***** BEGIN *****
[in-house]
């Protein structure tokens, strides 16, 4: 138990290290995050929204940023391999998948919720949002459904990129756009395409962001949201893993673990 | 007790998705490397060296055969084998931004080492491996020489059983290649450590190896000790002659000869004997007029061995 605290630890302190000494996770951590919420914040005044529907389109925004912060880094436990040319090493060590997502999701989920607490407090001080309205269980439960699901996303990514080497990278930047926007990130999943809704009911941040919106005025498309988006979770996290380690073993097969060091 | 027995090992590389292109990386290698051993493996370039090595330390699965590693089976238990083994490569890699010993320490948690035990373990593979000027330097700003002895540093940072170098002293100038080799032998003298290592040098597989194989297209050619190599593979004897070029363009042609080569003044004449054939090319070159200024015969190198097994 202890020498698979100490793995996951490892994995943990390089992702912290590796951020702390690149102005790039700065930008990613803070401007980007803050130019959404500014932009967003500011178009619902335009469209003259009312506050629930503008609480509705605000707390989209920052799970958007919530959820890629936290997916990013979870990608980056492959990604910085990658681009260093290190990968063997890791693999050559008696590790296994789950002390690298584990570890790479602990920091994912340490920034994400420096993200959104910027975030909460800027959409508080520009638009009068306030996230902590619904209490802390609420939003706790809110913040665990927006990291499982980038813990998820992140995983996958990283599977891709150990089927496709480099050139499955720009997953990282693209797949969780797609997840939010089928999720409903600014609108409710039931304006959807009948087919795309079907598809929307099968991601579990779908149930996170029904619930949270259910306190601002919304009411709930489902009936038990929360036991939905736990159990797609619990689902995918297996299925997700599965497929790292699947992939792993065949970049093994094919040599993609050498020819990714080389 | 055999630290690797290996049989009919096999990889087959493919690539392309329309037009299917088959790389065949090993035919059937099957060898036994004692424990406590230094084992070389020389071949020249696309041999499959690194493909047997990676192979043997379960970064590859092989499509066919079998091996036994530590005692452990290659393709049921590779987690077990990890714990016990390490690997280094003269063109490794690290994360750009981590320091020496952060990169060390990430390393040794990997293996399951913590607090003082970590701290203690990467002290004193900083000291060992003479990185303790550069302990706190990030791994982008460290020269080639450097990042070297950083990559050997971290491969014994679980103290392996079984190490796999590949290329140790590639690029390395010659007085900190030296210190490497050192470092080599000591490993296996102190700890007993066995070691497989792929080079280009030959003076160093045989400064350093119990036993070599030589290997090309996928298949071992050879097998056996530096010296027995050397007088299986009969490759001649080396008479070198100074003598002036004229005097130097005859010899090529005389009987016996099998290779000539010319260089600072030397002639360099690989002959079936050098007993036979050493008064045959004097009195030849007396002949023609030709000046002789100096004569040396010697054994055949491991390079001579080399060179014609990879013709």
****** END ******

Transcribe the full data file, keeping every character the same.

[in-house]
């Protein structure tokens, strides 16, 4: 138990290290995050929204940023391999998948919720949002459904990129756009395409962001949201893993673990 | 007790998705490397060296055969084998931004080492491996020489059983290649450590190896000790002659000869004997007029061995 605290630890302190000494996770951590919420914040005044529907389109925004912060880094436990040319090493060590997502999701989920607490407090001080309205269980439960699901996303990514080497990278930047926007990130999943809704009911941040919106005025498309988006979770996290380690073993097969060091 | 027995090992590389292109990386290698051993493996370039090595330390699965590693089976238990083994490569890699010993320490948690035990373990593979000027330097700003002895540093940072170098002293100038080799032998003298290592040098597989194989297209050619190599593979004897070029363009042609080569003044004449054939090319070159200024015969190198097994 202890020498698979100490793995996951490892994995943990390089992702912290590796951020702390690149102005790039700065930008990613803070401007980007803050130019959404500014932009967003500011178009619902335009469209003259009312506050629930503008609480509705605000707390989209920052799970958007919530959820890629936290997916990013979870990608980056492959990604910085990658681009260093290190990968063997890791693999050559008696590790296994789950002390690298584990570890790479602990920091994912340490920034994400420096993200959104910027975030909460800027959409508080520009638009009068306030996230902590619904209490802390609420939003706790809110913040665990927006990291499982980038813990998820992140995983996958990283599977891709150990089927496709480099050139499955720009997953990282693209797949969780797609997840939010089928999720409903600014609108409710039931304006959807009948087919795309079907598809929307099968991601579990779908149930996170029904619930949270259910306190601002919304009411709930489902009936038990929360036991939905736990159990797609619990689902995918297996299925997700599965497929790292699947992939792993065949970049093994094919040599993609050498020819990714080389 | 055999630290690797290996049989009919096999990889087959493919690539392309329309037009299917088959790389065949090993035919059937099957060898036994004692424990406590230094084992070389020389071949020249696309041999499959690194493909047997990676192979043997379960970064590859092989499509066919079998091996036994530590005692452990290659393709049921590779987690077990990890714990016990390490690997280094003269063109490794690290994360750009981590320091020496952060990169060390990430390393040794990997293996399951913590607090003082970590701290203690990467002290004193900083000291060992003479990185303790550069302990706190990030791994982008460290020269080639450097990042070297950083990559050997971290491969014994679980103290392996079984190490796999590949290329140790590639690029390395010659007085900190030296210190490497050192470092080599000591490993296996102190700890007993066995070691497989792929080079280009030959003076160093045989400064350093119990036993070599030589290997090309996928298949071992050879097998056996530096010296027995050397007088299986009969490759001649080396008479070198100074003598002036004229005097130097005859010899090529005389009987016996099998290779000539010319260089600072030397002639360099690989002959079936050098007993036979050493008064045959004097009195030849007396002949023609030709000046002789100096004569040396010697054994055949491991390079001579080399060179014609990879013709």